First Comes the Job Offer, Then Comes…? What Happens After You Land the Job!

The countless hours combing through interview questions and agonizing over if you should wear a navy or black suit, the sweaty palms and nervous chatter of the first meeting with the hiring manager, and the brutally long wait by the phone for a call back now all are just figments of the past, because you’ve landed the job!   Congratulations on all of your hard work paying off!  Now it’s time to take all of the energy you spent GETTING the job into making sure you KEEP it.  In a sad but true study, according to the book Hiring for Attitude, “out of 20,000 new hires tracked, 46% of them failed within their first 18 months of a new position.” Staggering as it may seem, the first leg of your professional journey at a new company is truly the most crucial, as it establishes from the commencement of the position if you will have long-term staying power with the company, and if so, what your particular career path might be.  So make sure you are setting the tone for a successful and prosperous career in your new job by following these tips:

Check your Attitude at the Door: In need of a little attitude adjustment? Don’t worry, most people are! Hiring for Attitude also cited that “when new hires failed, 89% of the time, it was for attitudinal reasons and only 11% of the time for a lack of skill.” It even went on to say that “the attitudinal deficits that doomed these failed hires included a lack of coach-ability, low levels of emotional intelligence, motivation and temperament.” At the workplace, it’s important to keep your attitude positive and remain focused on your overall goals, allowing you to be open to constructive criticism and coaching/training. Be patient and keep your motivation turned on high, as your first 90 days will be under the microscope.

Be Flexible: When you first begin a job, it’s natural to have a plan in your head and agenda of what you’ll be tasked with on a day-to-day basis, as you’ve likely asked this in your interview to get a general idea of what a day in the position will entail.  Remember it is just that: a GENERAL idea.  Before you start combing over the daily tasks you’ve scratched in the notepad at your interview and start converting them to a laminated daily schedule, remember that things change.   Responding to your boss that “this wasn’t listed in the job description during the interview” when they ask you to take on a task is a sure fire way to quickly find yourself back in unemployment.   While it’s important to have a plan when you first walk in, it’s more important to be flexible and ready to make some changes. We are not suggesting that you let yourself be taken advantage of, but employers want to see that you are willing to roll with the punches and can adapt to their ever-changing business, and that you are a team player.  The idea is to expand and grow as a professional along with their growing business.

Keep the Glass Half Full: Employers crave energetic, optimistic professionals. They keep the office fresh and enthusiastic and help to keep employees engaged, thus resulting in higher production and a better place to work. When you start your new job, overcome any shy urges to plant your roots in your cubicle and make sure to get to know your colleagues.  Surround yourself with motivational colleagues who are helpful and energetic, and who will push you to produce your best work. Praise and encourage those around you, and create a positive aura for yourself. Coworkers will notice, and your superiors definitely will too.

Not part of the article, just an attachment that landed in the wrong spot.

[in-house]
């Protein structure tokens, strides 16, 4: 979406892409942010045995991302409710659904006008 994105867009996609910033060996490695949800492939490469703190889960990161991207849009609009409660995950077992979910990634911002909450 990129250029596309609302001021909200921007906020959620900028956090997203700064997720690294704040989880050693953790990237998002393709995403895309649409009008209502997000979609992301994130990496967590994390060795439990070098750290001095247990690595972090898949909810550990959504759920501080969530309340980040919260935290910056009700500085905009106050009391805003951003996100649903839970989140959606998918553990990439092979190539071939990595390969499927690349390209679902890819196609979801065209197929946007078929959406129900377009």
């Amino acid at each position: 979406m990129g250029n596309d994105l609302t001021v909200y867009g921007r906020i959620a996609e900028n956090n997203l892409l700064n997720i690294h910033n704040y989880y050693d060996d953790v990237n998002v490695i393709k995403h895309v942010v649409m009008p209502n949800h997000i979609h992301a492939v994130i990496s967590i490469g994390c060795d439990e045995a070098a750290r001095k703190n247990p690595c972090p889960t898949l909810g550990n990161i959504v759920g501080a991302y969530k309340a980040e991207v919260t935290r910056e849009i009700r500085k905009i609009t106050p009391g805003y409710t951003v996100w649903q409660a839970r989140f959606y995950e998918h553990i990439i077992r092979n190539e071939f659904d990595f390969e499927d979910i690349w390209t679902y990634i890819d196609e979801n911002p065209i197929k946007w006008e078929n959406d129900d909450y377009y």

Have the Confidence to Deliver: From day one, you need to display the utmost confidence at your workplace. Yes, this might be new territory for you, and you will have some training to undergo, but that doesn’t mean that you have to act timid. Remember, you ARE good at what you do, and if you weren’t, you wouldn’t have been hired in the first place! Confront your weaknesses, learn from your mistakes and remain confident in your abilities and value to the company.

Be a Goal Setter: Your goal for the last year may have been to land a job, but now that you’ve done just that, don’t let the goal setting stop there. Achievable goals allow you to stay focused and successful. Make sure to establish both short and long term goals that are realistic and specific, and make sure to communicate these with your supervisors to ensure the goals you are spending your time achieving are going to net both you and the company the most success possible.

Just remember, you are in control of your career and the success that comes along with it. You landed the job, now keep it and advance!

Mark Murphy. (2011). Hiring for attitude. McGraw-Hill Companies.

Leave a Reply

Your email address will not be published. Required fields are marked *

You may use these HTML tags and attributes: <a href="" title=""> <abbr title=""> <acronym title=""> <b> <blockquote cite=""> <cite> <code> <del datetime=""> <em> <i> <q cite=""> <strike> <strong>